Most members will already be aware of the impending changes to IR35 rules from this April and the budget has introduced further changes to National Insurance, VAT, dividend payments and pensions that may well affect chairs' employment position and remuneration. Whether you are working as a self-employed person, as an office holder, or as a limited company contracting for services, there are likely to be significant implications. The Association cannot, and does not have the expertise, to provide specific individual advice but we do advise all members to seek appropriate advice from your accountant or similar professional advisor. There has been a great deal of concern from interims, consultants and other public service contractors, about the IR35 rules and the uncertainty and late information, and the very late release only last week of the HMRC’s tool for calculating possible inclusion does not make this easier. It is already clear that different public bodies, and different HMRC offices around the country, are taking different lines on this issue - so if you undertake work for more than one authority or public body you may find different rules are being applied. These changes may also affect SCR authors and other contractors used by LSCBs and as the commissioning body this may carry implications for LSCBs and local budgets.

Ofsted Analysis by AILC

Our next analysis of the latest Ofsted reports, with themes for LSCBs, will be published in April 2017. Meanwhile we have undertaken some analysis comparing this year’s judgements with last years, and the good news is that there is an overall trajectory of improvement, with nearly half of LSCBs being judged “Good” or “Outstanding” in the last year.

Events of Interest to LSCBs

We are promoting events that LSCBs may be interested in attending on our Public Events page - now live! See the latest including a FREE symposium for LSCBs on CSE, click here. If you know of events that would be of interest then please let us know.

AILC Website Development for YOU!

We are providing better access to resources for members and sharing what we know about effective safeguarding partnerships.

As you know we reached a view that the well served Effectiveness Framework would benefit from updating, once the new website was up and running.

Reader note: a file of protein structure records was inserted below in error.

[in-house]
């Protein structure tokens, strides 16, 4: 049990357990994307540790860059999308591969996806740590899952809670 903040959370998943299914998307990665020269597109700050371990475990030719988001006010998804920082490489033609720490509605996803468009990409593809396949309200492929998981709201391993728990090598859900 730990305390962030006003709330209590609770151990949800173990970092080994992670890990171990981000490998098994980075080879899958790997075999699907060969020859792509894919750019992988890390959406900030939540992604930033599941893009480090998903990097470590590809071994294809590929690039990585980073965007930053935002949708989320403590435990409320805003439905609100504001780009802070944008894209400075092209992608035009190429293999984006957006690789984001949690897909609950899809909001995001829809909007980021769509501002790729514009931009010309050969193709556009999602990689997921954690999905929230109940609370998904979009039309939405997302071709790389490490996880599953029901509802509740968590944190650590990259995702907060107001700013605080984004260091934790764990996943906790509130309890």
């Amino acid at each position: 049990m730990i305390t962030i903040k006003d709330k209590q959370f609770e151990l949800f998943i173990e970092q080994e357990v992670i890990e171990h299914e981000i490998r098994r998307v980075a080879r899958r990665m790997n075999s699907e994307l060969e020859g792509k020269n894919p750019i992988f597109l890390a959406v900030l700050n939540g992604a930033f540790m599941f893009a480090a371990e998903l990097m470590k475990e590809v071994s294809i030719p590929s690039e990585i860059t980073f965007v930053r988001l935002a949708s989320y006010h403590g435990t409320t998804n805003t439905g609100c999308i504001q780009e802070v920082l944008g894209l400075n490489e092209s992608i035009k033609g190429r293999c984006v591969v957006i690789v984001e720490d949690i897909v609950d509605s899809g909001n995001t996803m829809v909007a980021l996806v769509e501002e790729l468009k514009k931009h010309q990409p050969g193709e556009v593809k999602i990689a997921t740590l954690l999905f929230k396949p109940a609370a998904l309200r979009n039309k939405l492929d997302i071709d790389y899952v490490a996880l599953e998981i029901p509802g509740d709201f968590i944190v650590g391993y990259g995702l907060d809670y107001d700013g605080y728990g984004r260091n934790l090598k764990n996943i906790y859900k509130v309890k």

We are now moving into the first phase of this using an A-Z contents system (also searchable by key words) As it is rolled out you will find information/links and contacts on a wide range of topics relating to safeguarding partnerships, the functions required of them, matters relating to the role of chairs and a range of thematic topics.

Directors are leading on the generation of new and revised content to trial the format and the system, and a key part of this is to strengthen the link with local examples and evidence. All content is editable and we also want to promote conversations so we will with consent provide contact details of people who can expand or help.

We are also archiving the existing material and where possible and time permitting bringing this into the new approach.

National Policy News

Sex & Relationships Education

Will now become statutory requirements. This is probably an issue you will want to look at in your partnerships. Click here

New Evidence Re Identifying & Understanding Inequalities in Child Welfare

Important new research by Paul Bywaters of Coventry University, this comparative study of the four UK countries finds that “reducing structural inequalities in children’s life chances, such as those identified in this research, should be a national priority for children’s services”. Click here

Characteristics of Children Who Display Harmful Sexual Behaviour

Understanding younger children, children with a learning difficulty and girls who use the NSPCC harmful sexual behaviour service. Click here

Health Visitor Mandated Checks are to Continue from April 2017

Good news from Government this week re Health Visiting checks as there has been some doubt whether these checks would remain. This connects to many local discussions taking place as a result of changes in the role of Health Visitors and School Nurses and the impact this can have on current local safeguarding arrangements. How well are your local Healthy Child Programmes addressing safeguarding issues? Click here

Harmful Sexual Behaviour: Learning From Case Reviews

There is a new NSPCC Briefing on SCRs. A summary of risk factors and learning for improved practice around harmful sexual behaviour, based on learning from case reviews published since 2010, where harmful sexual behaviour was highlighted as a significant issue. Click here. Many partnerships are focusing on HSB and this can help bring focus to this

Government Releases New Definition & Guide for Child Exploitation